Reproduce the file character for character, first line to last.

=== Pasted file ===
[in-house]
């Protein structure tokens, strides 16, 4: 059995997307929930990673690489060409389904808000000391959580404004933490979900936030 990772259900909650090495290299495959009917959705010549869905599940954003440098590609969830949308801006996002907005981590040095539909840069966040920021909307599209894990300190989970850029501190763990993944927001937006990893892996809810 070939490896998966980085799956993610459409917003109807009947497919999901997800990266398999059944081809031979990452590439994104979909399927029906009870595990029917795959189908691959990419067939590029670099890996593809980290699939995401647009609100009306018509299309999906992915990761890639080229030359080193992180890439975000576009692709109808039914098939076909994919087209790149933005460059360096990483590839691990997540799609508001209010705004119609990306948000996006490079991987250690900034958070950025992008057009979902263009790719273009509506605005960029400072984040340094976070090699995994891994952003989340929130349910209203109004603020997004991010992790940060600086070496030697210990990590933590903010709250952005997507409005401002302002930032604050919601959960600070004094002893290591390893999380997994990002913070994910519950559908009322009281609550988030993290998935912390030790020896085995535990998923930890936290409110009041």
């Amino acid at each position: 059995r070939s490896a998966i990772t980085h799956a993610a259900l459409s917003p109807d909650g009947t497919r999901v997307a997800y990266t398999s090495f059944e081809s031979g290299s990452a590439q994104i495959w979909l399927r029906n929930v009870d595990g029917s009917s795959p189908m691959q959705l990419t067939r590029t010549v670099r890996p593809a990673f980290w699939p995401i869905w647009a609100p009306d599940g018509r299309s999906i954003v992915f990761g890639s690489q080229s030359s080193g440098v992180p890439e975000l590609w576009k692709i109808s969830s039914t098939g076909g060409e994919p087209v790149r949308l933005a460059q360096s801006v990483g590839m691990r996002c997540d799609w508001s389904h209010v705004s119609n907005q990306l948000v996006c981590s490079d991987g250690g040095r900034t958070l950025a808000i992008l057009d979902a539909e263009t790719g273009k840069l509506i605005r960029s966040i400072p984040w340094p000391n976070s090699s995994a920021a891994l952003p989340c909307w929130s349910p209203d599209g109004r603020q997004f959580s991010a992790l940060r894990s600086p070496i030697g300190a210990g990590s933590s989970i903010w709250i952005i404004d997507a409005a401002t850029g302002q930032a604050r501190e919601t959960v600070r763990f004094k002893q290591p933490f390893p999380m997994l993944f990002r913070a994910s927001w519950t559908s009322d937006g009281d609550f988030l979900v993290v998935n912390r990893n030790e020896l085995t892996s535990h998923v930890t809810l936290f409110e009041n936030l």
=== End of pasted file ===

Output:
[in-house]
């Protein structure tokens, strides 16, 4: 059995997307929930990673690489060409389904808000000391959580404004933490979900936030 990772259900909650090495290299495959009917959705010549869905599940954003440098590609969830949308801006996002907005981590040095539909840069966040920021909307599209894990300190989970850029501190763990993944927001937006990893892996809810 070939490896998966980085799956993610459409917003109807009947497919999901997800990266398999059944081809031979990452590439994104979909399927029906009870595990029917795959189908691959990419067939590029670099890996593809980290699939995401647009609100009306018509299309999906992915990761890639080229030359080193992180890439975000576009692709109808039914098939076909994919087209790149933005460059360096990483590839691990997540799609508001209010705004119609990306948000996006490079991987250690900034958070950025992008057009979902263009790719273009509506605005960029400072984040340094976070090699995994891994952003989340929130349910209203109004603020997004991010992790940060600086070496030697210990990590933590903010709250952005997507409005401002302002930032604050919601959960600070004094002893290591390893999380997994990002913070994910519950559908009322009281609550988030993290998935912390030790020896085995535990998923930890936290409110009041």
């Amino acid at each position: 059995r070939s490896a998966i990772t980085h799956a993610a259900l459409s917003p109807d909650g009947t497919r999901v997307a997800y990266t398999s090495f059944e081809s031979g290299s990452a590439q994104i495959w979909l399927r029906n929930v009870d595990g029917s009917s795959p189908m691959q959705l990419t067939r590029t010549v670099r890996p593809a990673f980290w699939p995401i869905w647009a609100p009306d599940g018509r299309s999906i954003v992915f990761g890639s690489q080229s030359s080193g440098v992180p890439e975000l590609w576009k692709i109808s969830s039914t098939g076909g060409e994919p087209v790149r949308l933005a460059q360096s801006v990483g590839m691990r996002c997540d799609w508001s389904h209010v705004s119609n907005q990306l948000v996006c981590s490079d991987g250690g040095r900034t958070l950025a808000i992008l057009d979902a539909e263009t790719g273009k840069l509506i605005r960029s966040i400072p984040w340094p000391n976070s090699s995994a920021a891994l952003p989340c909307w929130s349910p209203d599209g109004r603020q997004f959580s991010a992790l940060r894990s600086p070496i030697g300190a210990g990590s933590s989970i903010w709250i952005i404004d997507a409005a401002t850029g302002q930032a604050r501190e919601t959960v600070r763990f004094k002893q290591p933490f390893p999380m997994l993944f990002r913070a994910s927001w519950t559908s009322d937006g009281d609550f988030l979900v993290v998935n912390r990893n030790e020896l085995t892996s535990h998923v930890t809810l936290f409110e009041n936030l």